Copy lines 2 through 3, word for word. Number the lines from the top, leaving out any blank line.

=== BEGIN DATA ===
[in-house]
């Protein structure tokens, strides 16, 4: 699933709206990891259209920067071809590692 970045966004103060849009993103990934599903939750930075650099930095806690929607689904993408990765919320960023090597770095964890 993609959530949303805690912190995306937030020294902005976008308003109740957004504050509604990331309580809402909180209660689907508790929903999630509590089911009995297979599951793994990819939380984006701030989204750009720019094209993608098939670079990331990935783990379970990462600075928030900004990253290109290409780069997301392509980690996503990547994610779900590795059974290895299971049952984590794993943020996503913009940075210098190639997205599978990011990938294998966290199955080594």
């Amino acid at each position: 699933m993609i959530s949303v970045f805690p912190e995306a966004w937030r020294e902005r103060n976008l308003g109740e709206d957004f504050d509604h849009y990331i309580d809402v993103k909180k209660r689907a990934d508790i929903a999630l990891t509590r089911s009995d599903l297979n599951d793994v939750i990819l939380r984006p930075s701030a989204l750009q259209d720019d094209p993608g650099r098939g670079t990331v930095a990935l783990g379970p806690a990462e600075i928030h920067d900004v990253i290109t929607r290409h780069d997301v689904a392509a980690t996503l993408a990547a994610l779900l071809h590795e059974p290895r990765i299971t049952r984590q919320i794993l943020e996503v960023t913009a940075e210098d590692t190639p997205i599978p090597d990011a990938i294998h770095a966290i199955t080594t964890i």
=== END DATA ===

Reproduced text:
């Protein structure tokens, strides 16, 4: 699933709206990891259209920067071809590692 970045966004103060849009993103990934599903939750930075650099930095806690929607689904993408990765919320960023090597770095964890 993609959530949303805690912190995306937030020294902005976008308003109740957004504050509604990331309580809402909180209660689907508790929903999630509590089911009995297979599951793994990819939380984006701030989204750009720019094209993608098939670079990331990935783990379970990462600075928030900004990253290109290409780069997301392509980690996503990547994610779900590795059974290895299971049952984590794993943020996503913009940075210098190639997205599978990011990938294998966290199955080594």
């Amino acid at each position: 699933m993609i959530s949303v970045f805690p912190e995306a966004w937030r020294e902005r103060n976008l308003g109740e709206d957004f504050d509604h849009y990331i309580d809402v993103k909180k209660r689907a990934d508790i929903a999630l990891t509590r089911s009995d599903l297979n599951d793994v939750i990819l939380r984006p930075s701030a989204l750009q259209d720019d094209p993608g650099r098939g670079t990331v930095a990935l783990g379970p806690a990462e600075i928030h920067d900004v990253i290109t929607r290409h780069d997301v689904a392509a980690t996503l993408a990547a994610l779900l071809h590795e059974p290895r990765i299971t049952r984590q919320i794993l943020e996503v960023t913009a940075e210098d590692t190639p997205i599978p090597d990011a990938i294998h770095a966290i199955t080594t964890i």